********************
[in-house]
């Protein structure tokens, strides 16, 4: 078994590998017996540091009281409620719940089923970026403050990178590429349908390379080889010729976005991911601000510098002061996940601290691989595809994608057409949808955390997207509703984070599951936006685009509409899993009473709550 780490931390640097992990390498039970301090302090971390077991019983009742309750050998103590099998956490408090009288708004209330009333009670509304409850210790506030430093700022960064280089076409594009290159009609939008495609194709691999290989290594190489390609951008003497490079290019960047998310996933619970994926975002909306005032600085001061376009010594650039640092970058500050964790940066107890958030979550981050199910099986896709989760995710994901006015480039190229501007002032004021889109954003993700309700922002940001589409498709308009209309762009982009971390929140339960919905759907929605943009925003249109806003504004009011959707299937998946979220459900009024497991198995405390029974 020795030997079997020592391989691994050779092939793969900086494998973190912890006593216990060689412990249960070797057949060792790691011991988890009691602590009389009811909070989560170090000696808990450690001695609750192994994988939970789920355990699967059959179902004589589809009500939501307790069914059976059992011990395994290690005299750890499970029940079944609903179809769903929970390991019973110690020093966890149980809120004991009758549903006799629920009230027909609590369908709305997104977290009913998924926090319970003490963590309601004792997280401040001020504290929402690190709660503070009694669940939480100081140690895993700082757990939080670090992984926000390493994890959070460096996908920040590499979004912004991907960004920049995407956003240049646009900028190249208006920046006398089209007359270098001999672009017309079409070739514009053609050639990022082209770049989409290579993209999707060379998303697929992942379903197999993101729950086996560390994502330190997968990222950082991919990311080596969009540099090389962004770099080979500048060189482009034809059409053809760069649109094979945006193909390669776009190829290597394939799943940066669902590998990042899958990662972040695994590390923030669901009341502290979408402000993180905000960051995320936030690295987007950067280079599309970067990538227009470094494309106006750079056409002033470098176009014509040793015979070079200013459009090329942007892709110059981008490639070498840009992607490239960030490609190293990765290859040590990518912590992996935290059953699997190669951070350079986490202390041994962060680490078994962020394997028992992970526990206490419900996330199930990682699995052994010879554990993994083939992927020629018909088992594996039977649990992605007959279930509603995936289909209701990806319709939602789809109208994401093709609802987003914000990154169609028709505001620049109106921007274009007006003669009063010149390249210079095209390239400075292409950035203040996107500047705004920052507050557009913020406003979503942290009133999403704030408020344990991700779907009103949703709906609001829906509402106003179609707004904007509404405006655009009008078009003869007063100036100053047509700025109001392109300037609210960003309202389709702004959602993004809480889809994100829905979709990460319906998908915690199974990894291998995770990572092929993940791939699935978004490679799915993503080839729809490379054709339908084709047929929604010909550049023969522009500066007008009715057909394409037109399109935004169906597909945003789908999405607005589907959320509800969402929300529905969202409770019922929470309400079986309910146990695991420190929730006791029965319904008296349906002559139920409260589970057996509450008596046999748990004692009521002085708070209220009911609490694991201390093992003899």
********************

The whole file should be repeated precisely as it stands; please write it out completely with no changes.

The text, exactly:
[in-house]
């Protein structure tokens, strides 16, 4: 078994590998017996540091009281409620719940089923970026403050990178590429349908390379080889010729976005991911601000510098002061996940601290691989595809994608057409949808955390997207509703984070599951936006685009509409899993009473709550 780490931390640097992990390498039970301090302090971390077991019983009742309750050998103590099998956490408090009288708004209330009333009670509304409850210790506030430093700022960064280089076409594009290159009609939008495609194709691999290989290594190489390609951008003497490079290019960047998310996933619970994926975002909306005032600085001061376009010594650039640092970058500050964790940066107890958030979550981050199910099986896709989760995710994901006015480039190229501007002032004021889109954003993700309700922002940001589409498709308009209309762009982009971390929140339960919905759907929605943009925003249109806003504004009011959707299937998946979220459900009024497991198995405390029974 020795030997079997020592391989691994050779092939793969900086494998973190912890006593216990060689412990249960070797057949060792790691011991988890009691602590009389009811909070989560170090000696808990450690001695609750192994994988939970789920355990699967059959179902004589589809009500939501307790069914059976059992011990395994290690005299750890499970029940079944609903179809769903929970390991019973110690020093966890149980809120004991009758549903006799629920009230027909609590369908709305997104977290009913998924926090319970003490963590309601004792997280401040001020504290929402690190709660503070009694669940939480100081140690895993700082757990939080670090992984926000390493994890959070460096996908920040590499979004912004991907960004920049995407956003240049646009900028190249208006920046006398089209007359270098001999672009017309079409070739514009053609050639990022082209770049989409290579993209999707060379998303697929992942379903197999993101729950086996560390994502330190997968990222950082991919990311080596969009540099090389962004770099080979500048060189482009034809059409053809760069649109094979945006193909390669776009190829290597394939799943940066669902590998990042899958990662972040695994590390923030669901009341502290979408402000993180905000960051995320936030690295987007950067280079599309970067990538227009470094494309106006750079056409002033470098176009014509040793015979070079200013459009090329942007892709110059981008490639070498840009992607490239960030490609190293990765290859040590990518912590992996935290059953699997190669951070350079986490202390041994962060680490078994962020394997028992992970526990206490419900996330199930990682699995052994010879554990993994083939992927020629018909088992594996039977649990992605007959279930509603995936289909209701990806319709939602789809109208994401093709609802987003914000990154169609028709505001620049109106921007274009007006003669009063010149390249210079095209390239400075292409950035203040996107500047705004920052507050557009913020406003979503942290009133999403704030408020344990991700779907009103949703709906609001829906509402106003179609707004904007509404405006655009009008078009003869007063100036100053047509700025109001392109300037609210960003309202389709702004959602993004809480889809994100829905979709990460319906998908915690199974990894291998995770990572092929993940791939699935978004490679799915993503080839729809490379054709339908084709047929929604010909550049023969522009500066007008009715057909394409037109399109935004169906597909945003789908999405607005589907959320509800969402929300529905969202409770019922929470309400079986309910146990695991420190929730006791029965319904008296349906002559139920409260589970057996509450008596046999748990004692009521002085708070209220009911609490694991201390093992003899």